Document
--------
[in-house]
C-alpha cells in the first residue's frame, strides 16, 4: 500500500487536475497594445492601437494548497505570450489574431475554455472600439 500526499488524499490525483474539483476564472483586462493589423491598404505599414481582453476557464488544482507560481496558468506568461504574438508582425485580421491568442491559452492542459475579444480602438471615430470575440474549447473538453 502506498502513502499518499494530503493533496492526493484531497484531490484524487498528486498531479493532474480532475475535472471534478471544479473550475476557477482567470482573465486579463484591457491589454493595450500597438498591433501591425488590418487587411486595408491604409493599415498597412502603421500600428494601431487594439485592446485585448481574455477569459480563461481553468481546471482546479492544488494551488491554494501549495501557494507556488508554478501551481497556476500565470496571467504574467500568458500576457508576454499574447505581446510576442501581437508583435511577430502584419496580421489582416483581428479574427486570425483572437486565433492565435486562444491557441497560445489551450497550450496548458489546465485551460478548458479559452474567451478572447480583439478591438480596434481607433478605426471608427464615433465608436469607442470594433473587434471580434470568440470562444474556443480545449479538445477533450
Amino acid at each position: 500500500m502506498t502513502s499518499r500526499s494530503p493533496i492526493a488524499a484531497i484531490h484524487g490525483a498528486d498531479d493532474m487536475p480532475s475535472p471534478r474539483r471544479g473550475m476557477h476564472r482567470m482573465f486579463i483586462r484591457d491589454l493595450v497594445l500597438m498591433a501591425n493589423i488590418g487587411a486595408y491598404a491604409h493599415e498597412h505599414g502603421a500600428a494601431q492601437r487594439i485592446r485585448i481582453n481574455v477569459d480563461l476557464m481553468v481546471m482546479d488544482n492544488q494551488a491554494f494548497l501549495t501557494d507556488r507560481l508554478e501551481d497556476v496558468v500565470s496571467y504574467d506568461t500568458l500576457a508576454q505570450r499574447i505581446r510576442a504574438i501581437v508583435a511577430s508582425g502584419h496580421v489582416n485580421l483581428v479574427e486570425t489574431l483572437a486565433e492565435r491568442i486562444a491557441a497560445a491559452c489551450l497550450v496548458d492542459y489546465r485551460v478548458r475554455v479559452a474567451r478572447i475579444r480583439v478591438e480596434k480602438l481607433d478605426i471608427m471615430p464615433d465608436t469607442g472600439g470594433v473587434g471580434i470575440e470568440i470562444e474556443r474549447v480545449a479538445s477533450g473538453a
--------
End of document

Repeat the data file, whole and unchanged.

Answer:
[in-house]
C-alpha cells in the first residue's frame, strides 16, 4: 500500500487536475497594445492601437494548497505570450489574431475554455472600439 500526499488524499490525483474539483476564472483586462493589423491598404505599414481582453476557464488544482507560481496558468506568461504574438508582425485580421491568442491559452492542459475579444480602438471615430470575440474549447473538453 502506498502513502499518499494530503493533496492526493484531497484531490484524487498528486498531479493532474480532475475535472471534478471544479473550475476557477482567470482573465486579463484591457491589454493595450500597438498591433501591425488590418487587411486595408491604409493599415498597412502603421500600428494601431487594439485592446485585448481574455477569459480563461481553468481546471482546479492544488494551488491554494501549495501557494507556488508554478501551481497556476500565470496571467504574467500568458500576457508576454499574447505581446510576442501581437508583435511577430502584419496580421489582416483581428479574427486570425483572437486565433492565435486562444491557441497560445489551450497550450496548458489546465485551460478548458479559452474567451478572447480583439478591438480596434481607433478605426471608427464615433465608436469607442470594433473587434471580434470568440470562444474556443480545449479538445477533450
Amino acid at each position: 500500500m502506498t502513502s499518499r500526499s494530503p493533496i492526493a488524499a484531497i484531490h484524487g490525483a498528486d498531479d493532474m487536475p480532475s475535472p471534478r474539483r471544479g473550475m476557477h476564472r482567470m482573465f486579463i483586462r484591457d491589454l493595450v497594445l500597438m498591433a501591425n493589423i488590418g487587411a486595408y491598404a491604409h493599415e498597412h505599414g502603421a500600428a494601431q492601437r487594439i485592446r485585448i481582453n481574455v477569459d480563461l476557464m481553468v481546471m482546479d488544482n492544488q494551488a491554494f494548497l501549495t501557494d507556488r507560481l508554478e501551481d497556476v496558468v500565470s496571467y504574467d506568461t500568458l500576457a508576454q505570450r499574447i505581446r510576442a504574438i501581437v508583435a511577430s508582425g502584419h496580421v489582416n485580421l483581428v479574427e486570425t489574431l483572437a486565433e492565435r491568442i486562444a491557441a497560445a491559452c489551450l497550450v496548458d492542459y489546465r485551460v478548458r475554455v479559452a474567451r478572447i475579444r480583439v478591438e480596434k480602438l481607433d478605426i471608427m471615430p464615433d465608436t469607442g472600439g470594433v473587434g471580434i470575440e470568440i470562444e474556443r474549447v480545449a479538445s477533450g473538453a